The Wall Street Journal broke a terribly large piece of media news this week—CBS Evening News anchor Katie Couric is leaving the network after the elections, before her contract is up. That they had this story and not, say, the Times—who generally handle the TV media beat pretty well and on their own, thank you—is a nice coup for Murdoch's newest acquisition. It took a little while for the Times to catch up, but they came out last night with their own story on the meeting that ended Couric's career. (Amusingly, they credit "press reports in The Washington Post, The Wall Street Journal and elsewhere on Thursday" for breaking the Journal's exclusive scoop. Petty!) While some speculate as to what Katie will do next, or when she'll leave, Henry Blodget wonders who killed her. We're inclined to believe she killed herself.
What Blodget means is, who at this meeting handed the story to the Journal. He thinks it had to be one of the attendees—"CBS CEO Les Moonves, CBS News president Sean McManus, Katie's agent, Alan Berger of the Creative Artists Agency, and Katie herself"—but it really could've been anyone who heard about the meeting second- or third-hand. Regardless, the 'WSJ' story made it seem like CBS was dumping Katie to save money and "cap a difficult episode for CBS." The Times sounds a bit more like Katie just hates the job.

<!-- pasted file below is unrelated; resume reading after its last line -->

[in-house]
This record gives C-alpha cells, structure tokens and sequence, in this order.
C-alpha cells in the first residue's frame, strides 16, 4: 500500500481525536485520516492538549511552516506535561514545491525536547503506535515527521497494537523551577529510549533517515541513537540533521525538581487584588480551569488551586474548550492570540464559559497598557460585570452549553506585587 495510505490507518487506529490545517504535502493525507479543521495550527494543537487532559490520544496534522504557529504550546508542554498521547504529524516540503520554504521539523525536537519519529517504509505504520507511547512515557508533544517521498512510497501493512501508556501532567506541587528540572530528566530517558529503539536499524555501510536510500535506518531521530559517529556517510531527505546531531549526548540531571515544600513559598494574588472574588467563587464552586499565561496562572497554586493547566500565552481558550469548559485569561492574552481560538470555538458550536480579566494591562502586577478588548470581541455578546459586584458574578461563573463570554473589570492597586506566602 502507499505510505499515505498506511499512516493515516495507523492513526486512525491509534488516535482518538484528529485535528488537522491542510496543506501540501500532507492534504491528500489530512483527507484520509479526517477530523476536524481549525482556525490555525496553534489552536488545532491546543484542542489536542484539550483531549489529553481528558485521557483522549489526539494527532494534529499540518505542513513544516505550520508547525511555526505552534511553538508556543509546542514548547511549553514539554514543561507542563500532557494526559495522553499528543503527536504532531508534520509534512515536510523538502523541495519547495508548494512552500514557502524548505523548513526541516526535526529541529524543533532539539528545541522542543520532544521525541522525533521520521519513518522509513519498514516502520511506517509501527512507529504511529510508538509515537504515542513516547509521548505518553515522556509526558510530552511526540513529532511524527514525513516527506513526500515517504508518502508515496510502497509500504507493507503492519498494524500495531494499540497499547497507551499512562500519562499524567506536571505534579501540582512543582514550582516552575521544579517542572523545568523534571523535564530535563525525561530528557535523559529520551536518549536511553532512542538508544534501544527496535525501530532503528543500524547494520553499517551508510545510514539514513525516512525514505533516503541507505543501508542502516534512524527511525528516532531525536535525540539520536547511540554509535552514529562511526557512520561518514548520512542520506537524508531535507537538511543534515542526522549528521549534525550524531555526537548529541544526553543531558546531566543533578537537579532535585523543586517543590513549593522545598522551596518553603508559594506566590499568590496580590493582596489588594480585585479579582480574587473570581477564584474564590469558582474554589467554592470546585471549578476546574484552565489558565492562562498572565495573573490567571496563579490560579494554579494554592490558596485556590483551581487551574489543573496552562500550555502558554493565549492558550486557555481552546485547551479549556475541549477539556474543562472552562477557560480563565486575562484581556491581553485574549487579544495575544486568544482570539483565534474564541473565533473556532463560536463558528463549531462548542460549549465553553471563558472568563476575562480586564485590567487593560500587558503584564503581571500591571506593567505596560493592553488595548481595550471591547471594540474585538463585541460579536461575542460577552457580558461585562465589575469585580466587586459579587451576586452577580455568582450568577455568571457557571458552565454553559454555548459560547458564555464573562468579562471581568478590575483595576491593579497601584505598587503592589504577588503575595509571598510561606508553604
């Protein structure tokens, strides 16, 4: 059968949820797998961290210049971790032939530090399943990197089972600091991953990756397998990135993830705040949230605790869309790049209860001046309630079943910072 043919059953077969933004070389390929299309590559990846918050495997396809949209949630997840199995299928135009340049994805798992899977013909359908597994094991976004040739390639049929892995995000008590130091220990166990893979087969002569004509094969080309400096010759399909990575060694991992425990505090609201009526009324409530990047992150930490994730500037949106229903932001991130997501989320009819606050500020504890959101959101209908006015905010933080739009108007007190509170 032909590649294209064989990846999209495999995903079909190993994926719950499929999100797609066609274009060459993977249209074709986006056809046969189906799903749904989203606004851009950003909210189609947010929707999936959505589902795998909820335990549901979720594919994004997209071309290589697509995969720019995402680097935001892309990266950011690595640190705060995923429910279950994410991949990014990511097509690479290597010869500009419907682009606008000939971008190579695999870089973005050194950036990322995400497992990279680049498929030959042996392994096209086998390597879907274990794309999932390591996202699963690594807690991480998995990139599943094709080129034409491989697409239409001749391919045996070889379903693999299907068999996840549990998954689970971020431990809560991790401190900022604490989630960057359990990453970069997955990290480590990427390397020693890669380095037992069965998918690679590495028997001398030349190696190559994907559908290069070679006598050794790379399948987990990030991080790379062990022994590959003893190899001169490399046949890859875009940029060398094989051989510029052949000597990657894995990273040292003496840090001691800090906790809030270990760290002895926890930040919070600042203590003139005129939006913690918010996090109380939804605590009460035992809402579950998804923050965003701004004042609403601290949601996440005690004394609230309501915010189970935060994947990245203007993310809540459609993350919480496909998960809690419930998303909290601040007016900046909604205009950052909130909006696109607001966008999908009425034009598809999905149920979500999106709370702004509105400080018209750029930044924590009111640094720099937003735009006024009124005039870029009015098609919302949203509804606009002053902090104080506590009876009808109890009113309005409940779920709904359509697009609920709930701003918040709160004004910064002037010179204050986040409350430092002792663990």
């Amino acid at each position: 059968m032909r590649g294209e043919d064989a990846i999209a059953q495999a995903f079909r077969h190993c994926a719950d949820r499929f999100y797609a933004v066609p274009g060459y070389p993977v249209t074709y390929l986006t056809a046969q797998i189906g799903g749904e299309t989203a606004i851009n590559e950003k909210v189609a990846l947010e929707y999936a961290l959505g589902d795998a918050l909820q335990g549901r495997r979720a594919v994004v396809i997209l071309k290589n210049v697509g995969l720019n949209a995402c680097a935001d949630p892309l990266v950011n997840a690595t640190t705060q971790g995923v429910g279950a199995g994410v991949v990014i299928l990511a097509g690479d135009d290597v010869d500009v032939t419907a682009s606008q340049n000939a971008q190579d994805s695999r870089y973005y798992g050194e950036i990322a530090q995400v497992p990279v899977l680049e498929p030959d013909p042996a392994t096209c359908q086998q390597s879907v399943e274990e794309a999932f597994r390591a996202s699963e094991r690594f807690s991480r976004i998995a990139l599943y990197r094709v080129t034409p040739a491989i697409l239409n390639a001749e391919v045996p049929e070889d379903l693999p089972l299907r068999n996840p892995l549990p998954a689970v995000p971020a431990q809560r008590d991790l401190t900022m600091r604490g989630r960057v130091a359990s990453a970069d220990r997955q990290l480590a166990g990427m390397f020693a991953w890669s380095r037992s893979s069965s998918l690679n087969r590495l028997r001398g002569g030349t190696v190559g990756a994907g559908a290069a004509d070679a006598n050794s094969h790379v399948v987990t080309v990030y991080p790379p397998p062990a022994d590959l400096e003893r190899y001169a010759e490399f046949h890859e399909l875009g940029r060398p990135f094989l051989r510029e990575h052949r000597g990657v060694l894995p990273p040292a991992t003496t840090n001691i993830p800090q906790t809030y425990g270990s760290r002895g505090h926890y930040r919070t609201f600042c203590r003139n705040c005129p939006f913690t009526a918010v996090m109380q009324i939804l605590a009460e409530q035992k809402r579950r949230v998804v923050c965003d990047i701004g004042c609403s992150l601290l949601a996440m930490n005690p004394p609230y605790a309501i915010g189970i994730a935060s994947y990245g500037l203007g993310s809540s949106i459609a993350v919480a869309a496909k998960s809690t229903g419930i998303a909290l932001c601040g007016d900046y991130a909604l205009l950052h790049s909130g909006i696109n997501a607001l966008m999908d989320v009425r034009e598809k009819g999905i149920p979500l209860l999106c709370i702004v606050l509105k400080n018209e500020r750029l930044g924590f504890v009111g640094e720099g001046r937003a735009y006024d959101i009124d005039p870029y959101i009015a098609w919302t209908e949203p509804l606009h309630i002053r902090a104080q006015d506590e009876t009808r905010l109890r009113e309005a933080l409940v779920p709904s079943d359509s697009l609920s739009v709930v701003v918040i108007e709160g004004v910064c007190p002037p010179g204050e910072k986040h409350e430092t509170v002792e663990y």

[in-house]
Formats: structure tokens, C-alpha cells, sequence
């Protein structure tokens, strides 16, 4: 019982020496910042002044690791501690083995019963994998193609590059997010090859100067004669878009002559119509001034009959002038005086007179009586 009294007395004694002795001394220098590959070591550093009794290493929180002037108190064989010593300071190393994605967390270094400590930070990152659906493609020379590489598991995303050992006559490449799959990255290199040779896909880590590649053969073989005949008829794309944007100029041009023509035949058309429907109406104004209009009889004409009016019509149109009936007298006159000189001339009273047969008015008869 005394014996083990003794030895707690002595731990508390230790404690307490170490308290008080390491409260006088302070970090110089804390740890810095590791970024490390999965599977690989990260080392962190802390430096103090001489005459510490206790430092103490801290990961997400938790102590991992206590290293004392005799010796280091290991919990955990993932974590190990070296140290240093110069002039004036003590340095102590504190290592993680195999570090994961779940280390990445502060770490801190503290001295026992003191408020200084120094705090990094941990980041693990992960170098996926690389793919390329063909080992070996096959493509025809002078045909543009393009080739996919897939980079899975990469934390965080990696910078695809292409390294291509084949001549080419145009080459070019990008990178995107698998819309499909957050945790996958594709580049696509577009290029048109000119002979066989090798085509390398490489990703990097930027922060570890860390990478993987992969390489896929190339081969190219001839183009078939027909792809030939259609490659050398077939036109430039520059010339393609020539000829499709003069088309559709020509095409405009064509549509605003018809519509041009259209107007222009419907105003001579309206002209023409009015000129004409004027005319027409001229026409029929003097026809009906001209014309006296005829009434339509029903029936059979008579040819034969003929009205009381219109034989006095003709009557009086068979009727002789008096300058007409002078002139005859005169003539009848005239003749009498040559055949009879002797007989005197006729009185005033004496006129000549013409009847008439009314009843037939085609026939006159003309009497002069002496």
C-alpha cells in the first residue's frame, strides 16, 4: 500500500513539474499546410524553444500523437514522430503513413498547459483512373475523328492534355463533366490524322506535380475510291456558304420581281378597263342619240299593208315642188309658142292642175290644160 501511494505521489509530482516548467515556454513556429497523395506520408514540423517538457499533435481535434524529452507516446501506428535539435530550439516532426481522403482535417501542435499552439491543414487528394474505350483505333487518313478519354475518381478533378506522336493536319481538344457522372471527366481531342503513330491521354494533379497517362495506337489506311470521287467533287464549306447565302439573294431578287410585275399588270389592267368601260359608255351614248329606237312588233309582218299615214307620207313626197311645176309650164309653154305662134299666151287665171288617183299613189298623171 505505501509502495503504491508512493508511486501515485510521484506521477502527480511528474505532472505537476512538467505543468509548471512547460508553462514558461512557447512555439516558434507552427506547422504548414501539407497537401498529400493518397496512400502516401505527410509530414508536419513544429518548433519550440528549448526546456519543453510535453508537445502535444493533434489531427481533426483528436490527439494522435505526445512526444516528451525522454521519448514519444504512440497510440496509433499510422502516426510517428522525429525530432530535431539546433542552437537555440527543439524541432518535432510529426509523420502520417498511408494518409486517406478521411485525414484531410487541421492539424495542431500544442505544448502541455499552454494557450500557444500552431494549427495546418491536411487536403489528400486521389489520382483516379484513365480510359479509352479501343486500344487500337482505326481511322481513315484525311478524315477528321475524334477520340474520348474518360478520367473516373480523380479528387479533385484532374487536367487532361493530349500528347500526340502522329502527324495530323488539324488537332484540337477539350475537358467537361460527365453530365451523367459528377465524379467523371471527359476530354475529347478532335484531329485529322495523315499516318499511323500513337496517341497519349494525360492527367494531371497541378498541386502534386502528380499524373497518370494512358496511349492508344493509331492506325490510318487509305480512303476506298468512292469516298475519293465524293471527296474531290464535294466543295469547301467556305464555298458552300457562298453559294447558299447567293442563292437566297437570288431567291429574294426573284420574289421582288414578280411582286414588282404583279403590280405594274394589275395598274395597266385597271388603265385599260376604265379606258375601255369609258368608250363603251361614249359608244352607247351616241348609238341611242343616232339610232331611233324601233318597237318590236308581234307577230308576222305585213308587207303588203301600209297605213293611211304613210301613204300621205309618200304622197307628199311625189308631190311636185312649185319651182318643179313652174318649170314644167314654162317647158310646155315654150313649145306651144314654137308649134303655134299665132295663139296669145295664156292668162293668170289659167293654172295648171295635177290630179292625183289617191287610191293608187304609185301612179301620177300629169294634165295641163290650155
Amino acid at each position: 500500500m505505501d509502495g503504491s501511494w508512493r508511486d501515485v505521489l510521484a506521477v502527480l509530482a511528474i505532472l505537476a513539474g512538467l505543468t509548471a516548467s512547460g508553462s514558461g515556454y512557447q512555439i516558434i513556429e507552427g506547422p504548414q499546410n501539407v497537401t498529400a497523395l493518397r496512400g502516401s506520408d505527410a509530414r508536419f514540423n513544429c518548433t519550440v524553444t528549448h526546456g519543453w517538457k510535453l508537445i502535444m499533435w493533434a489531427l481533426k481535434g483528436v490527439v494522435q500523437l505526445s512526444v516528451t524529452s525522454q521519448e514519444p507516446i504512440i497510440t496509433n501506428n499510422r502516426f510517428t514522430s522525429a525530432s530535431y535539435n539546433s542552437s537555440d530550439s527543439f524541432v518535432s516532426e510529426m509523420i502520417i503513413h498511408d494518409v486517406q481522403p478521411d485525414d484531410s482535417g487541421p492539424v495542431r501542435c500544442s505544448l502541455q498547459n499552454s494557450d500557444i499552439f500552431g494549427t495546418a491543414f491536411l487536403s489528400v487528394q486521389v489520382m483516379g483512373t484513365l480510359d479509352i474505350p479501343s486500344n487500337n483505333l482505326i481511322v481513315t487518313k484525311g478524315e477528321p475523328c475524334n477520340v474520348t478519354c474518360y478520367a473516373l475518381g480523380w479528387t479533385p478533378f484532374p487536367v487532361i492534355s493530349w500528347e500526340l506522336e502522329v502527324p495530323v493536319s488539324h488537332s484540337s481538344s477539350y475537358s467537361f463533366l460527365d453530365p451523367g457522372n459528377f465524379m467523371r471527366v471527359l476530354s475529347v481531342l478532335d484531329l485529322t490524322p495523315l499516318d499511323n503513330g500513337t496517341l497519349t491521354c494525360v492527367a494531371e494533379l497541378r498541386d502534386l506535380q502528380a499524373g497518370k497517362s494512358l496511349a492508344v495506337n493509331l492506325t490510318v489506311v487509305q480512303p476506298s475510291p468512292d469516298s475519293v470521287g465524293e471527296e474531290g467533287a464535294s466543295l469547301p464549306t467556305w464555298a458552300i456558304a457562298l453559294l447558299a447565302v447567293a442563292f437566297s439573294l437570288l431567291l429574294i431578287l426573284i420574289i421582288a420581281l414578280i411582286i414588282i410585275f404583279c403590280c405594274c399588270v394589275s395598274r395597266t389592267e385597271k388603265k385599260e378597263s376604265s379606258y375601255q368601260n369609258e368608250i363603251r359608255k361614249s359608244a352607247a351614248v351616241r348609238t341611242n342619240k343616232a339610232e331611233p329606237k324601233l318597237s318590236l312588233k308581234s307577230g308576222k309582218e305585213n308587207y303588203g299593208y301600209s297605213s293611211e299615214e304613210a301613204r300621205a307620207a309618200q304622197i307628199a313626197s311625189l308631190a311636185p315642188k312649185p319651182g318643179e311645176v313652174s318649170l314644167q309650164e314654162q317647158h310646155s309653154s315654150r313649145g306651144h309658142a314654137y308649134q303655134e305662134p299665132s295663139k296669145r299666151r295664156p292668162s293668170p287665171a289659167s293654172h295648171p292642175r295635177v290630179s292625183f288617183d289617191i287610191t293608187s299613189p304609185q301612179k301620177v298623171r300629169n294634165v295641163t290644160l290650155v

Of course, having Katie leave on her own volition would be embarrassing for CBS, but in the long run quite a bit less damaging than forcing her out and having her sue for a couple million, like one of their last anchors did.
Anyway she won't go host Larry King Live now because a) Larry King will never retire and b) that job is Seacrest's, dammit.